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16 Apr 2013

Plácido Domingo sings Nabucco - Royal Opera House

Plácido Domingo's London debut as Nabucco at the Royal Opera House was received with rapture. Domingo's position in opera is immense. His very presence comes over so well that any performance feels like a historic event. He is a marvel. If Domingo was singing Plácido Domingo rather than Nabucco, it hardly mattered. He delivered the big areas well, and was particularly impressive in the typically Verdian dialogues between father and daughter. Domingo isn't a singer who needs Personenregie. He is simply himself and that's enough.

Giuseppe Verdi : Nabucco

Click here for cast and production information

 

Earlier in the run, the role was taken by Leo Nucci. Domingo and Nucci are almost exactly the same age, but Nucci has been singing Nabucco most of his career. Domingo's voice may be more rounded, but Nucci understand the extremes in the part, and how to express the darker sides of character. Domingo sang Nabucco. Nucci "was" Nabucco, carrying the whole performance by the sheer depth and conviction of his portrayal.

The fire in this performance came from Liudmyla Monastyrska. She an impressively forceful Abigaille on the first night, but as the run has progressed, her approach has developed, and her voice has taken on intense new colours. She isn't the most physically demonstrative of singers, so n amount of direction would animate her stage presence. Instead her reserve becomes part of the characterization. Abigaille isn't lovable. She's ruthless, using power as revenge. Monastyrska uses the fundamental dignity in her voice to create an Abigaille as unyielding as the stone pillars and marble walls around her. When she lights the ring of fire, she gives a glimpse of another Abigaille, made vulnerable by passion. Thus, in the finale, her abject humiliation is truly tragic. When the ensemble stand together and sing, Monastryka makes us feel that Abigaille has found redemption.

This production, directed by Daniele Abbado, has been criticized because it's too modern. But what is Nabucco really about ? The temple has been destroyed, and the people of Judah are taken as captives into foreign exile. As Zaccaria (an excellent Vitalij Kowaljow) remeinds is, it's not the first name the nation has been threatened with annihilation. Moses came out of exile from Egypt. We don't need reminding about the horrors of the 20th century, and Abbado makes no explicit references at all. There's no need to be specific. The bodies that are laid on the ground in Act IV rise again, for they are not dead.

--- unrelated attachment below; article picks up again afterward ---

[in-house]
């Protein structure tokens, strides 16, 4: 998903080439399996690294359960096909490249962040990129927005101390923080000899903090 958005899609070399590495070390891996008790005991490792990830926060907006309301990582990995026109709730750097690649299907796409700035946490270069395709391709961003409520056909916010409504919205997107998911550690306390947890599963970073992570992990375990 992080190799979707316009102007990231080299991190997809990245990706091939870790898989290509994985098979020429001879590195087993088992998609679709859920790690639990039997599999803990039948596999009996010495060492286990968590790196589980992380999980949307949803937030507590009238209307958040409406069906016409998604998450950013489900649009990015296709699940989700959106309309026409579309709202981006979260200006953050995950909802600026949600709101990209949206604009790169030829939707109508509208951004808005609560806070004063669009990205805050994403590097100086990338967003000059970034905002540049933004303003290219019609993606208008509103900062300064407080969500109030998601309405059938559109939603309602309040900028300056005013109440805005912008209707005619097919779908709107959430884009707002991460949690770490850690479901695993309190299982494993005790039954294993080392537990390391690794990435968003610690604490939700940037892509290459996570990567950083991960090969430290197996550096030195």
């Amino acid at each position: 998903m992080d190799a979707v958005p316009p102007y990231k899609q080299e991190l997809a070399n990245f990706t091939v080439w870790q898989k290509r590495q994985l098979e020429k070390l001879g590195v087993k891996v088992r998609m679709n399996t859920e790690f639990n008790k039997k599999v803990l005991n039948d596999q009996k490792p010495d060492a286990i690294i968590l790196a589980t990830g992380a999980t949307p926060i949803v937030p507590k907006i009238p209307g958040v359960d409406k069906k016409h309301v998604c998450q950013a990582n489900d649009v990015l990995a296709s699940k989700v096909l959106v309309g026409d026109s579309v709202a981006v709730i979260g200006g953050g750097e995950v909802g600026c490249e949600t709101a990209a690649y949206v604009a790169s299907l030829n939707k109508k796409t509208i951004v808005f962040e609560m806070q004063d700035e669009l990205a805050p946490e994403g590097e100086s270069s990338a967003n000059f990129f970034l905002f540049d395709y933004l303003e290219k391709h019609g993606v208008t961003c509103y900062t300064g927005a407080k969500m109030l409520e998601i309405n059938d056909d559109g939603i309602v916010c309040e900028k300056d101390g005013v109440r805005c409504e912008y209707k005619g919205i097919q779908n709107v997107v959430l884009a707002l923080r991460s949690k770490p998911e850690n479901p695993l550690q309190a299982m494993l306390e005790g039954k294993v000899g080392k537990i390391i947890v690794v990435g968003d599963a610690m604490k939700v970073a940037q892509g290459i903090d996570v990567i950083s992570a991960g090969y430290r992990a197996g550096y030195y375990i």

In Nabucco the primary struggle is between the God of Judah and the multiple idols of Babylon. The God of the Jews is so sacred that he's invisible. He is invincible because he is austere and lives in the hearts of his people. This is the absolute crux of the whole story. Gaudy golden idols are false. Men cannot become gods, as Nabucco learns the hard way.

"Gli arredi festivi giù cadano infranti, Il popol di Giuda di lutto s’ammanti!" In Catholic Italy, religion is a kind of public theatre, hence the performing tradition. But Abbado takes his cue from the true meaning of the opera, and from a source that long predates Christianity. If audiences and critics can't cope with an absence of graven idols, that's their problem. To please such folk, Verdi should have rewritten Nabucco in favour of Baal.

Abbado's visual images are austere. There are suggestions of marble towers, the plain plains of a frozen desert at night, monoliths strewn across the stage suggesting multiple ideas : marble plinths, gravestones, the shards of the shattered temple, relics of civilizations long forgotten. Visual literacy is like emotional intelligence : you have to be sensitive to all nuances. For me the abstraction underlined the spiritual nature of the story. Once the eyes are cleansed of gaudy images, one can focus on the subtlety of this staging. The colours may be muted but carefully observed they reveal delicate gradations of colour : washes of pale green and blue over multiple shades of black, white and grey. This is entirely valid, for the text is full of references to starlight, mists and "tepide e molli l'aure dolci del suolo natal!"

Music moves. Abbado expresses this constant movement in the score obliquely through projections that are shown behind the singers, instead of submerging them in busy stage action. Thus the stately, dignified pulse of the central drama unfolds without fuss. The choruses are very precisely directed, the voices particularly well blended..They move and part several times, reflecting the shifts in balance in the music. Verdi was quite specific about the conquerors appearing in disguise. His music reflects this confusion and anguish. It may not work so well on stage (Verdi was only 30 when he wrote the opera) but Abbado is not to be faulted for respecting the composer's intention.,

This is also an extraordinarily musically-informed production. One of the dirty little secrets of the opera world is that audiences don't really listen to the music. Abbado, whose background is more musical than most, deliberately shifts attention to Verdi's music. The Overture is played against a simple backdrops, so we can focus on how it shifts from theme to theme, highlighted by unobtrusive changes in light and colour. Just as the god of Judah is invisible, Verdi's orchestral writing is abstract, but inherently dramatic. That the Royal Opera House Orchestra plays superbly is a given. For conductor Nicola Luisotti, they rose to even greater heights than usual. Abbado's restraint lets the music shine forth. At last, we are hearing Verdi as symphonist, and as a musician.

Anne Ozorio

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